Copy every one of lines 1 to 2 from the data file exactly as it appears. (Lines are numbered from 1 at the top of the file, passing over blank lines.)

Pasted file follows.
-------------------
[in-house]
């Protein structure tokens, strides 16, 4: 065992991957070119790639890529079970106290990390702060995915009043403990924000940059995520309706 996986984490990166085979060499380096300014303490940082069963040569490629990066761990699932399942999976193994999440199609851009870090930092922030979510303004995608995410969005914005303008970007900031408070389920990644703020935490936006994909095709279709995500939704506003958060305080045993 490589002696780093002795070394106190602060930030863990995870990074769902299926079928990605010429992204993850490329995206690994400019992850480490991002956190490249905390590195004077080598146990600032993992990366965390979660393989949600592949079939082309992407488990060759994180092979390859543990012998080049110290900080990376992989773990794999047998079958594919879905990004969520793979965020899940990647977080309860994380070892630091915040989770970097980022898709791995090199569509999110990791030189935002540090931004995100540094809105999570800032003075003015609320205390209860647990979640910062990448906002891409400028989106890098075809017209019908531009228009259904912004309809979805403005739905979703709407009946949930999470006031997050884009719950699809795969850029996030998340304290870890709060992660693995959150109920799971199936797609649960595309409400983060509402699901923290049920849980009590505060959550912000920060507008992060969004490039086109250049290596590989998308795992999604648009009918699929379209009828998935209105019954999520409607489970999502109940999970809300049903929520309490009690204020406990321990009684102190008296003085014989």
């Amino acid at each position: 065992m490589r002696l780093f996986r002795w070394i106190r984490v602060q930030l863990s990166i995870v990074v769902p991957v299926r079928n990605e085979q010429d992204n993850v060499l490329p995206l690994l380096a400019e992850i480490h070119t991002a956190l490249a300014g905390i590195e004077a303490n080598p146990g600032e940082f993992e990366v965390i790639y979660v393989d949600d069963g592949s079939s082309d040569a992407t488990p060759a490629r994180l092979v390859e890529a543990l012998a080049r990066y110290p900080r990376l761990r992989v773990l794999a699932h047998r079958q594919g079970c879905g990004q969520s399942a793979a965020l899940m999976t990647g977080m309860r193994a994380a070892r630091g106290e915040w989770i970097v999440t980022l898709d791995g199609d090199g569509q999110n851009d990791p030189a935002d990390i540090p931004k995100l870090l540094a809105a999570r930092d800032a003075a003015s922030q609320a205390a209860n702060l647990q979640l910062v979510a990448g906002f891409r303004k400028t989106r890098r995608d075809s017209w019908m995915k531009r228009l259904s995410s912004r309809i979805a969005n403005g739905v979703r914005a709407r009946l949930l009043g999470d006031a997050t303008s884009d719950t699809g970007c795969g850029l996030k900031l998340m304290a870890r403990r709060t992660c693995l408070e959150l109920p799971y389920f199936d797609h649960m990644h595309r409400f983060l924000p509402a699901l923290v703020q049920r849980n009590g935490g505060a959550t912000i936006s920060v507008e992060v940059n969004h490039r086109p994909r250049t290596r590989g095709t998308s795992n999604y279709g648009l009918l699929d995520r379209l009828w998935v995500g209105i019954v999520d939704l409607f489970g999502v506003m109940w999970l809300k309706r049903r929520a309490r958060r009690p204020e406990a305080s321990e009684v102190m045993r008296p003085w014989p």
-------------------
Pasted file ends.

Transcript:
[in-house]
């Protein structure tokens, strides 16, 4: 065992991957070119790639890529079970106290990390702060995915009043403990924000940059995520309706 996986984490990166085979060499380096300014303490940082069963040569490629990066761990699932399942999976193994999440199609851009870090930092922030979510303004995608995410969005914005303008970007900031408070389920990644703020935490936006994909095709279709995500939704506003958060305080045993 490589002696780093002795070394106190602060930030863990995870990074769902299926079928990605010429992204993850490329995206690994400019992850480490991002956190490249905390590195004077080598146990600032993992990366965390979660393989949600592949079939082309992407488990060759994180092979390859543990012998080049110290900080990376992989773990794999047998079958594919879905990004969520793979965020899940990647977080309860994380070892630091915040989770970097980022898709791995090199569509999110990791030189935002540090931004995100540094809105999570800032003075003015609320205390209860647990979640910062990448906002891409400028989106890098075809017209019908531009228009259904912004309809979805403005739905979703709407009946949930999470006031997050884009719950699809795969850029996030998340304290870890709060992660693995959150109920799971199936797609649960595309409400983060509402699901923290049920849980009590505060959550912000920060507008992060969004490039086109250049290596590989998308795992999604648009009918699929379209009828998935209105019954999520409607489970999502109940999970809300049903929520309490009690204020406990321990009684102190008296003085014989």